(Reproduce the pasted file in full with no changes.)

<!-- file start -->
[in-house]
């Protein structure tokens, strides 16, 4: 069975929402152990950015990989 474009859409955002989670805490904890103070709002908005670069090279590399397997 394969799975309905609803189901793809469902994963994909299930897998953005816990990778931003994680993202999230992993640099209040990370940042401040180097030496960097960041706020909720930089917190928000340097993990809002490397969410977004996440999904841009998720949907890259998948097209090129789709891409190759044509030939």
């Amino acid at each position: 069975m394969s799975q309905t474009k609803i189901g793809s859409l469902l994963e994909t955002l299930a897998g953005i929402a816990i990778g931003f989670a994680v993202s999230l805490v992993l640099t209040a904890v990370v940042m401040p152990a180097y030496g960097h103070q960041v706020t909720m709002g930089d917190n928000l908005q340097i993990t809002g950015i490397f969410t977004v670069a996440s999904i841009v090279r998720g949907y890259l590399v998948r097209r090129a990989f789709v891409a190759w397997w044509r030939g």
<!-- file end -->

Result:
[in-house]
């Protein structure tokens, strides 16, 4: 069975929402152990950015990989 474009859409955002989670805490904890103070709002908005670069090279590399397997 394969799975309905609803189901793809469902994963994909299930897998953005816990990778931003994680993202999230992993640099209040990370940042401040180097030496960097960041706020909720930089917190928000340097993990809002490397969410977004996440999904841009998720949907890259998948097209090129789709891409190759044509030939």
């Amino acid at each position: 069975m394969s799975q309905t474009k609803i189901g793809s859409l469902l994963e994909t955002l299930a897998g953005i929402a816990i990778g931003f989670a994680v993202s999230l805490v992993l640099t209040a904890v990370v940042m401040p152990a180097y030496g960097h103070q960041v706020t909720m709002g930089d917190n928000l908005q340097i993990t809002g950015i490397f969410t977004v670069a996440s999904i841009v090279r998720g949907y890259l590399v998948r097209r090129a990989f789709v891409a190759w397997w044509r030939g």